Cheaper houses make random cities

6 Dec

Most buildings in Yemen do not get the final touches of urban style. People believe it is extravagant to spend money on materials to decorate the outward look of their houses.By: Malak ShaherPublished:06-12-2010
The first thing to be noticed by someone having a tour around the cities of Yemen is the unorganized and random style of the buildings. In fact, it is not only the random style of the buildings which disturbs the final look of the city, but also the urban planning of Yemeni cities.Unfortunately, the organization of buildings in Yemeni cities suffer from a severe deficiency of urban planning. People have been competing to buy cheaper plots of land which are not included in the designs of the General Authority for Urban Planning.In Sana’a there has been an increasing problem in terms of residential expansion. With the passage of the time and the rapid increase in population, new houses are eating away at the green lands surrounding Sana’a. Lands that are not included in the authority’s design of the city, according to a study by Mohammad Al-Toloo’ titled ‘Residential expansion in Yemen, Sana’a is an example.’

During the last 30 years, people from all Yemeni governorates have been flowing into Sana’a looking for work and opportunities. After the First Gulf War in the early 90s, Yemeni expatriates returned to their homeland in droves. The population, especially in Sana’a, rapidly increased. In fact, it has increased from 162,000 in 1977 to more than 1.7 million in 2010.

The study stated that Yemen’s population is increasing by 3.7 percent. In Sana’a, a mere 555 square kms, the population is increasing by 7.7 percent.

Nevertheless, the buildings in Sana’a do not cover the whole ground area of Sana’a, as there are some vacant spaces yet to be filled. The study claims that the area of Sana’a could support 5 million people, while the current population has not yet exceeded 2 million.

Since many of those looking for opportunities in Sana’a had very little money, they bought cheap plots of land in the suburbs surrounding the city. Many built cheap houses on the land with little, if any, planning approval. These suburbs had no public services and were not included in the plan of the city.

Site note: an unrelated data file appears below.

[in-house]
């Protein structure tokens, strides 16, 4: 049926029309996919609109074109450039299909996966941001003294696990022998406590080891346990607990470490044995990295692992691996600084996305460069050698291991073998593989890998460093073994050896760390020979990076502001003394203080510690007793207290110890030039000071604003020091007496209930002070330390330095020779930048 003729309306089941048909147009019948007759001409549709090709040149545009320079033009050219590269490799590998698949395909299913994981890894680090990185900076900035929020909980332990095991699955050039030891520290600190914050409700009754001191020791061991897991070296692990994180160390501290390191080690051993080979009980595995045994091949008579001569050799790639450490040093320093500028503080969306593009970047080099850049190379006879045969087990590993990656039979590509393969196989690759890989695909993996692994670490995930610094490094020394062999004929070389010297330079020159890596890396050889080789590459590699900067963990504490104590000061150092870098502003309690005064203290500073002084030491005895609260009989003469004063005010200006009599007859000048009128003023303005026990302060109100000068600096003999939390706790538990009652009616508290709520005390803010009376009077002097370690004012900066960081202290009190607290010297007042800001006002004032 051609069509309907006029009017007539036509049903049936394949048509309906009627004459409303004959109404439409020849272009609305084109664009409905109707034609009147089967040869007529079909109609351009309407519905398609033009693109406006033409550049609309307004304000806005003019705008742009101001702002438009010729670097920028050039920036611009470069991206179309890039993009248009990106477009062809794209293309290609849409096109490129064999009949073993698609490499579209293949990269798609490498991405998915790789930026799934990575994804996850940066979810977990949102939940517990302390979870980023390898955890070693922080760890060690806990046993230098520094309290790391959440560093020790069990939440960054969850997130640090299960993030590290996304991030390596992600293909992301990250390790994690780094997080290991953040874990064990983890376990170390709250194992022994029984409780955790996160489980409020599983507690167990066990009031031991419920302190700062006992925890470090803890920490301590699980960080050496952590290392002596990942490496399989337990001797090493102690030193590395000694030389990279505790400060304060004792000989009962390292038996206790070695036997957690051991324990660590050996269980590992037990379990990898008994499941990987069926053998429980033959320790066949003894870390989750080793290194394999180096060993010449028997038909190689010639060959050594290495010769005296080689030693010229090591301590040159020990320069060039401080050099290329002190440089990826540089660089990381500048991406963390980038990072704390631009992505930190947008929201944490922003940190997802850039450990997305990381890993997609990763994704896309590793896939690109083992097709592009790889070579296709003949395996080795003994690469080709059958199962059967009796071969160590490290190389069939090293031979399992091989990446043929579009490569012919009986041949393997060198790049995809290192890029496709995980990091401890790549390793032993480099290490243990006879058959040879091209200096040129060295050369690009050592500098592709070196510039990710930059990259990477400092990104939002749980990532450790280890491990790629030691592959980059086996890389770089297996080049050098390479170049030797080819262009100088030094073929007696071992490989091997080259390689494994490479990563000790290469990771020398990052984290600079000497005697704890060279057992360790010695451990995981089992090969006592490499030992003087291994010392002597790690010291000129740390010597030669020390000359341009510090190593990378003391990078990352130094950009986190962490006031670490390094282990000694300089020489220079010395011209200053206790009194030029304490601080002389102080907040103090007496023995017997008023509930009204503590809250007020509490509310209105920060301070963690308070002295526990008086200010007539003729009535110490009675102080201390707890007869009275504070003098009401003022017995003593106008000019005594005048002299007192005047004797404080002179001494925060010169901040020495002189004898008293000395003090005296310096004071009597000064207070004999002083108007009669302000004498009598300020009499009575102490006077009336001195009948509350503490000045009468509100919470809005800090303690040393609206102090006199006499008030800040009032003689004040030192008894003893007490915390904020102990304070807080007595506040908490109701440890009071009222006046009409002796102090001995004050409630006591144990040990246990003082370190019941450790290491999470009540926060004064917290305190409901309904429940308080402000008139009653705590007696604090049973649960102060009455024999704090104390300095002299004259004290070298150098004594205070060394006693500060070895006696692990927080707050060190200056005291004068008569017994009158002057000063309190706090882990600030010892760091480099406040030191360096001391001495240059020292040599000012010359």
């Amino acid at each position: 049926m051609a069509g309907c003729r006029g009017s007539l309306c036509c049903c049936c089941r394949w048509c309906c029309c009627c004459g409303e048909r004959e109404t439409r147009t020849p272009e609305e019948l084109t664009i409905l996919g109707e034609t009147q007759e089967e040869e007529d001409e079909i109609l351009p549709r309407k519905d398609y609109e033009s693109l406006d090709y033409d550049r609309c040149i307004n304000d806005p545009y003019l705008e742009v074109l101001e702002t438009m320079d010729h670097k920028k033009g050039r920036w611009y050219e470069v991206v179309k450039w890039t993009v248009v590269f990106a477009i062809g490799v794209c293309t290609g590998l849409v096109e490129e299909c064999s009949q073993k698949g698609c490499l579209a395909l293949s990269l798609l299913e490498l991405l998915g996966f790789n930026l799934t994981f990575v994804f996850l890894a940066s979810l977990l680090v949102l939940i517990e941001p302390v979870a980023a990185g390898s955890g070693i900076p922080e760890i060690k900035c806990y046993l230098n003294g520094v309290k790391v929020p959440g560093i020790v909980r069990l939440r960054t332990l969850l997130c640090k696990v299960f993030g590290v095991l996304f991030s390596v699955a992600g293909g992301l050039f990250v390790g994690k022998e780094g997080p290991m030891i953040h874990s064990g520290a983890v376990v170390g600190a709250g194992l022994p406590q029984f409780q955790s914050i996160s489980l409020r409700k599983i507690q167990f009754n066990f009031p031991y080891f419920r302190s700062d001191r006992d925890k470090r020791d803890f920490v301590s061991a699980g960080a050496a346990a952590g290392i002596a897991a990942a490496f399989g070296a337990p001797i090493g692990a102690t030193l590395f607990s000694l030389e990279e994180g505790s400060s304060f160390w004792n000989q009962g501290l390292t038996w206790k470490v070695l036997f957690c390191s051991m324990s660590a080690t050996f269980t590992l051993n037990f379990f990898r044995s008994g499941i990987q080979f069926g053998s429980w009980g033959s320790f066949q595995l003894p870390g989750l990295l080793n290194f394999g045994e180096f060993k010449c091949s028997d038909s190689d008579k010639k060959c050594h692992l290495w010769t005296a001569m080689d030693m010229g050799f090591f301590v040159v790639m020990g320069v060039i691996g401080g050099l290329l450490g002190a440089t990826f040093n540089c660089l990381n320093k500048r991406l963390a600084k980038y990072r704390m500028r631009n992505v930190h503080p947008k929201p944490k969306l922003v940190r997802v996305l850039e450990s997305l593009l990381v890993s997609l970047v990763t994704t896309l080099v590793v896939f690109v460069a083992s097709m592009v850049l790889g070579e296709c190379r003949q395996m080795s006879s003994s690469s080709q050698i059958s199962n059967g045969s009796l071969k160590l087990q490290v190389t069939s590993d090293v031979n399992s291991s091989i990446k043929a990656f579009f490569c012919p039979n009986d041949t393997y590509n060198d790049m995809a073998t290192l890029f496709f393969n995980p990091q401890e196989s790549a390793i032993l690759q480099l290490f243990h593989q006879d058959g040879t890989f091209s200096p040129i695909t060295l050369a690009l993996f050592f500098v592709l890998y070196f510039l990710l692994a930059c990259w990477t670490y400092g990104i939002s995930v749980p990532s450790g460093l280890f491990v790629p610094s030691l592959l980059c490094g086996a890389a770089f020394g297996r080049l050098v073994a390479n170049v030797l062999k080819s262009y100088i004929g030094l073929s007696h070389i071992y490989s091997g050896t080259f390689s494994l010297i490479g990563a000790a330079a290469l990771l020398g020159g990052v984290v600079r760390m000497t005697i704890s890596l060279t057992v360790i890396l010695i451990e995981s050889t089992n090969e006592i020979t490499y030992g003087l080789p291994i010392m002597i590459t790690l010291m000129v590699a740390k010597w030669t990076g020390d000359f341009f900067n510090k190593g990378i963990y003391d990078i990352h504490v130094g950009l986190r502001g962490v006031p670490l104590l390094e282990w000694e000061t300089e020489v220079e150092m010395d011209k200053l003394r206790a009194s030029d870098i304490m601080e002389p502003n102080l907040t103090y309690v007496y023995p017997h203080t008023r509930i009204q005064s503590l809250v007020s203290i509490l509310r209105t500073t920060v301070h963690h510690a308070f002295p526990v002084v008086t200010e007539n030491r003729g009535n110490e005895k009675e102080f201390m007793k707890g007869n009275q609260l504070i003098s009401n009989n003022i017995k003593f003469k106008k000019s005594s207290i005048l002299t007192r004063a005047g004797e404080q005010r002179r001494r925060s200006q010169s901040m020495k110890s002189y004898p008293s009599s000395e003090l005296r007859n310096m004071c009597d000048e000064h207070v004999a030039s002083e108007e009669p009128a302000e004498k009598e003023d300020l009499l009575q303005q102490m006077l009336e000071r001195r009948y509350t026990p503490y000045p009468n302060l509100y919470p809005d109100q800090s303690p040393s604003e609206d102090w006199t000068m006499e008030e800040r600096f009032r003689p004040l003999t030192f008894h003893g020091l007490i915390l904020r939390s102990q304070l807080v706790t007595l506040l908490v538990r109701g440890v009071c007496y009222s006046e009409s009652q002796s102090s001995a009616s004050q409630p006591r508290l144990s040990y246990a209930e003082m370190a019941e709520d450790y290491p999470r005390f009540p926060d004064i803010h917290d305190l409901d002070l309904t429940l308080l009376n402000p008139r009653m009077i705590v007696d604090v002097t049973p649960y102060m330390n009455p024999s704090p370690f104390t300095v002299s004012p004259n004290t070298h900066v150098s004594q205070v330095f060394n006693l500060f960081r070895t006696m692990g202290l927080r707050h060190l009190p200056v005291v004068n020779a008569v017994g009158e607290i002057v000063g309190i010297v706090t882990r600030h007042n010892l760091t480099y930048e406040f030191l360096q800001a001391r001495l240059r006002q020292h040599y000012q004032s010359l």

“This explains why people tend to go to further areas which are not planned yet. They simply prefer to go further and pay less money, than buying a land plot in a planed area inside the city of Sana’a with more expensive prices,” according to Al-Toloo’.

Sana’a threatening to absorb nearby village land

There is a common belief, especially among the poor, that there is no use in paying a lot more money for land in expensive planned areas.

“This is the only place I managed to get a house. It is very expensive to buy a house in the city center because the land there is very expensive,” said Mohammad Al-Ubaidi, a resident on Airport Street which is an hour from the city center.

For Al-Ubaidi, who used to live in a village near Sana’a, it is cheaper to have a house near his village which is also considered ‘in the city’. He said that he wanted a better opportunity for his children in the city.

In Sana’a, this is also the case for hundreds of thousands of people who came from surrounding villages and other governorates.

This has become a challenge for the government, as these randomly erected suburbs have spread widely, sometimes even absorbing villages near Sana’a. Eventually, these outlying areas and villages become part of Sana’a city, and should be provided with public services such as electricity and water.

Sometimes when a design for a new road is outlined, the location of the main road is already occupied by houses. Therefore, the government needs to pay money to compensate people whose houses are destroyed when the land becomes part of the road system. Many other unplanned houses have had to be knocked down to make way for planned urban development.

Buildings in Sana’a are stretching to the north and south, as Sana’a is surrounded by mountains on the east and west. These residential expansions are increasingly threatening the green plains in villages adjacent to Sana’a to the north and the south of the city.

Problems of current city planning

Sana’a city doesn’t only have unplanned buildings, but also some buildings that are included in the plan of the city, but are badly deteriorating due to old age. According to Toloo’, there are also 35 slums around the planned city of Sana’a, which were established by residents in a totally unplanned way.

“In my point of view, Sana’a city is not only suffering from an unplanned residential extension, but also from deteriorating houses inside the city, and slums around the city,” said Al-Toloo’.

Moreover, the houses are not numbered and often the only way to get to a place in these areas is by memorizing a well-known place or landmark that is nearby.

The buildings are not erected based on any style outlined by the Supreme Council for Urban Planning. In fact, they are built according to the design that pleases the owner of the house, which often is the cheapest design. This has resulted in houses with the most “common random unplanned design,” said Al-Toloo’.

The council has been negligent for years in not outlining the limits of residential expansion. In general, most of the plans for urban areas are made after the area is already full of unorganized buildings, the study said.

It was recommended that the Ministry of Labor and General Works should implement rules for erecting buildings and planning streets such that the final look of the city looks more developed.

Sana’a in 2005
Sana’a in 2020

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